US government wants to create a super seaplane

DARPA agency is developing the Liberty Lifter, a twin-fuselage aircraft that would be able to fly at medium altitude and also take advantage of ground effect as in Russian ekranoplanes

Among several curious projects that DARPA (Defense Advanced Research Projects Agency), of the US government, is developing is the Liberty Lifter, a seaplane with very peculiar characteristics. The agency presented a first concept in video and photo that anticipates the proposal, aimed at offering an aircraft with large cargo capacity.

Designed with twin fuselages, the seaplane is possibly electrically powered as the pusher propellers do not appear to include engines in their pylons.

The most interesting feature of the Liberty Lifter is the use of ground effect, similar to ekranoplanes developed in Russia. It is a way of optimizing the flight at very low altitude benefiting from the reduction of drag caused by the surface. However, Russia only achieved some success in this configuration in calm water operations, and even then with limited maneuverability.

The DARPA project differs in that it addresses technologies capable of maintaining high lift even in rough seas. In addition, there will be sensors that will prevent large waves and that will support take-off and landing operations. The seaplane will also be able to fly at medium altitude, at about 10,000 feet, in certain situations.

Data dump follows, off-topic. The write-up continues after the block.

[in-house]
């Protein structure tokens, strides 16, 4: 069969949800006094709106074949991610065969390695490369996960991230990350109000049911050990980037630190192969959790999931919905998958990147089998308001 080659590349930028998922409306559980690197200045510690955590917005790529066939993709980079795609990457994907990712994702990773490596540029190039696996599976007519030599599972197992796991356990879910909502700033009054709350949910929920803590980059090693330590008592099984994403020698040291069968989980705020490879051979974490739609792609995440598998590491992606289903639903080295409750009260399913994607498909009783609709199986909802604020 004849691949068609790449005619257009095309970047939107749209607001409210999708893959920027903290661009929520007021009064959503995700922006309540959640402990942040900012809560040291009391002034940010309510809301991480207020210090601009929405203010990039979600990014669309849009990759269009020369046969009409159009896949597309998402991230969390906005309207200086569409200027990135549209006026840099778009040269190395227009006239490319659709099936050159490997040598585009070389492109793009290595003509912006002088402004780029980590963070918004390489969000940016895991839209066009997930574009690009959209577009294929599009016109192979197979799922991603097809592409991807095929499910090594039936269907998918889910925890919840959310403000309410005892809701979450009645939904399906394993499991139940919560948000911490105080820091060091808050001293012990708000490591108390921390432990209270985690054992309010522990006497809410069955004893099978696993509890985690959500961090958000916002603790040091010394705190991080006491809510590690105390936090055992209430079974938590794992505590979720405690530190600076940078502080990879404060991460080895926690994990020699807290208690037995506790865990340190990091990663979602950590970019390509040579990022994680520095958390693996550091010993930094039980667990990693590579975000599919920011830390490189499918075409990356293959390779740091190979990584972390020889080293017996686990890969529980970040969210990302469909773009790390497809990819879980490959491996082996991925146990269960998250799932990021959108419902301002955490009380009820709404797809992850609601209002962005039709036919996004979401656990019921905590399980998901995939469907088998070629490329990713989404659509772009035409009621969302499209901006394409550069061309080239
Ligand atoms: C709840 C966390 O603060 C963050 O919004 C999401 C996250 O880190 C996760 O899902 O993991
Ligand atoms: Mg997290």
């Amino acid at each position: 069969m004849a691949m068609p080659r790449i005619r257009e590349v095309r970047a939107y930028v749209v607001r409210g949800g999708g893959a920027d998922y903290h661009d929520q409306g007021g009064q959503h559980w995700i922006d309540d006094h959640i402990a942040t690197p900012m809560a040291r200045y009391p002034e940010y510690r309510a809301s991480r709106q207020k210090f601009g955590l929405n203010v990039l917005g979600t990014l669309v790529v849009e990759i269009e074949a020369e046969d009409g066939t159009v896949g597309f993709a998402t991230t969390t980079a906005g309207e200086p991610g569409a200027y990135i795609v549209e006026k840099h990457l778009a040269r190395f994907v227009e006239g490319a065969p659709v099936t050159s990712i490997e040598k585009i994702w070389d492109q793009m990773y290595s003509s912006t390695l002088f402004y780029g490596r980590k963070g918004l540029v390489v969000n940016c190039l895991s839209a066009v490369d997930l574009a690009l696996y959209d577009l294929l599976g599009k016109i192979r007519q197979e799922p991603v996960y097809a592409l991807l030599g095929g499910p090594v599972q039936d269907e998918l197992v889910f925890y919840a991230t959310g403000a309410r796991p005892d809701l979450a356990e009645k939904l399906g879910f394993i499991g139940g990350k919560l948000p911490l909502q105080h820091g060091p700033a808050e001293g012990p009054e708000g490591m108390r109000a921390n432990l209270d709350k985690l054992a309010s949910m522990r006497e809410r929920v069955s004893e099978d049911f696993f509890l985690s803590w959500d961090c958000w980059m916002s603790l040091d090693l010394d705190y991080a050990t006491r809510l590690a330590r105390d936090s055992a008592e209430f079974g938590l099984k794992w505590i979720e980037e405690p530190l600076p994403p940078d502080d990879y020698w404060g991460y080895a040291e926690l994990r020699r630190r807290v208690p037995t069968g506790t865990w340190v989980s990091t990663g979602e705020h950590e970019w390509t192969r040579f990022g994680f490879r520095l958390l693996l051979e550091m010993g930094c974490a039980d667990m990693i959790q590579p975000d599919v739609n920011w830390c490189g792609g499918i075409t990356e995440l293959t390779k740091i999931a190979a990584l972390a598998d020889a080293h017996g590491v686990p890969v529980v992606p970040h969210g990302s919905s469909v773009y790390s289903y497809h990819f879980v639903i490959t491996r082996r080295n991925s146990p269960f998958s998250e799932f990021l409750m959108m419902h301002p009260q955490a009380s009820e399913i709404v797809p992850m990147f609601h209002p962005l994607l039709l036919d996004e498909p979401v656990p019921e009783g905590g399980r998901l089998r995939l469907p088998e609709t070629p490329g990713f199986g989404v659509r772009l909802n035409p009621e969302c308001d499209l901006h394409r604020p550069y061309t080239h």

Another objective of the program is to study cheap forms of production, with accessible materials and simpler construction methods. The intention is that the Liberty Lifter can operate at sea for several weeks without the need for maintenance on land.

Libert Lifter concept (DARPA)

Outdated technology

Seaplanes became the largest and main aircraft in the early decades of aviation. With the lack of large runways and the more powerful engines, operating from the sea or lakes was the most efficient way to make larger planes viable.

With the advancement of aeronautical technology, land planes proved to be more advantageous, putting seaplanes in the background. An icon of this change was the Spruce Goose, the eight-engine massive aircraft created by Howard Hughes and which until long ago was considered the plane with the largest wingspan in history.

A possible return of large seaplanes would be an irony of fate, thanks to the adoption of modern technologies such as electric or hybrid engines and artificial intelligence systems, for example.

For DARPA, the Liberty Lifter could be an alternative not only to cargo planes but also ships.

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